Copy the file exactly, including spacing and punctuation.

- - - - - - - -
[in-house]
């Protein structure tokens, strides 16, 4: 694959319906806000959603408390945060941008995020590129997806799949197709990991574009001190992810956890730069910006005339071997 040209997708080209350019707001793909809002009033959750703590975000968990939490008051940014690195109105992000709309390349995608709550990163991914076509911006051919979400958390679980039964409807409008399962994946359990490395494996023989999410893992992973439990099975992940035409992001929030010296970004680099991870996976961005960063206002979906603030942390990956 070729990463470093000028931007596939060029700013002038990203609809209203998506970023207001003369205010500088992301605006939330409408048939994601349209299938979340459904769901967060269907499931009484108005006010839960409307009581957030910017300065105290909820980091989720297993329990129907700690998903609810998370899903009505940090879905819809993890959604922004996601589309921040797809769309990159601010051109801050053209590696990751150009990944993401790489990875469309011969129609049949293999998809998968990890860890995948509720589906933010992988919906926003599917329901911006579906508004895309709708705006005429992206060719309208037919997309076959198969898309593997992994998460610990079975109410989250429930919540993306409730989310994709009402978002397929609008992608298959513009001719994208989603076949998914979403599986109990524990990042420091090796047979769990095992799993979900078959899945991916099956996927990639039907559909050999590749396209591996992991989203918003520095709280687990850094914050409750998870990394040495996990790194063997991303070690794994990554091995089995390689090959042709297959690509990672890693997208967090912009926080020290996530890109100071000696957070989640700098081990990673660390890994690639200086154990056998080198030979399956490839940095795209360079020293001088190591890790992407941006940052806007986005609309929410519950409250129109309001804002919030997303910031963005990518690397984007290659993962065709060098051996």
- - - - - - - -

[in-house]
């Protein structure tokens, strides 16, 4: 694959319906806000959603408390945060941008995020590129997806799949197709990991574009001190992810956890730069910006005339071997 040209997708080209350019707001793909809002009033959750703590975000968990939490008051940014690195109105992000709309390349995608709550990163991914076509911006051919979400958390679980039964409807409008399962994946359990490395494996023989999410893992992973439990099975992940035409992001929030010296970004680099991870996976961005960063206002979906603030942390990956 070729990463470093000028931007596939060029700013002038990203609809209203998506970023207001003369205010500088992301605006939330409408048939994601349209299938979340459904769901967060269907499931009484108005006010839960409307009581957030910017300065105290909820980091989720297993329990129907700690998903609810998370899903009505940090879905819809993890959604922004996601589309921040797809769309990159601010051109801050053209590696990751150009990944993401790489990875469309011969129609049949293999998809998968990890860890995948509720589906933010992988919906926003599917329901911006579906508004895309709708705006005429992206060719309208037919997309076959198969898309593997992994998460610990079975109410989250429930919540993306409730989310994709009402978002397929609008992608298959513009001719994208989603076949998914979403599986109990524990990042420091090796047979769990095992799993979900078959899945991916099956996927990639039907559909050999590749396209591996992991989203918003520095709280687990850094914050409750998870990394040495996990790194063997991303070690794994990554091995089995390689090959042709297959690509990672890693997208967090912009926080020290996530890109100071000696957070989640700098081990990673660390890994690639200086154990056998080198030979399956490839940095795209360079020293001088190591890790992407941006940052806007986005609309929410519950409250129109309001804002919030997303910031963005990518690397984007290659993962065709060098051996």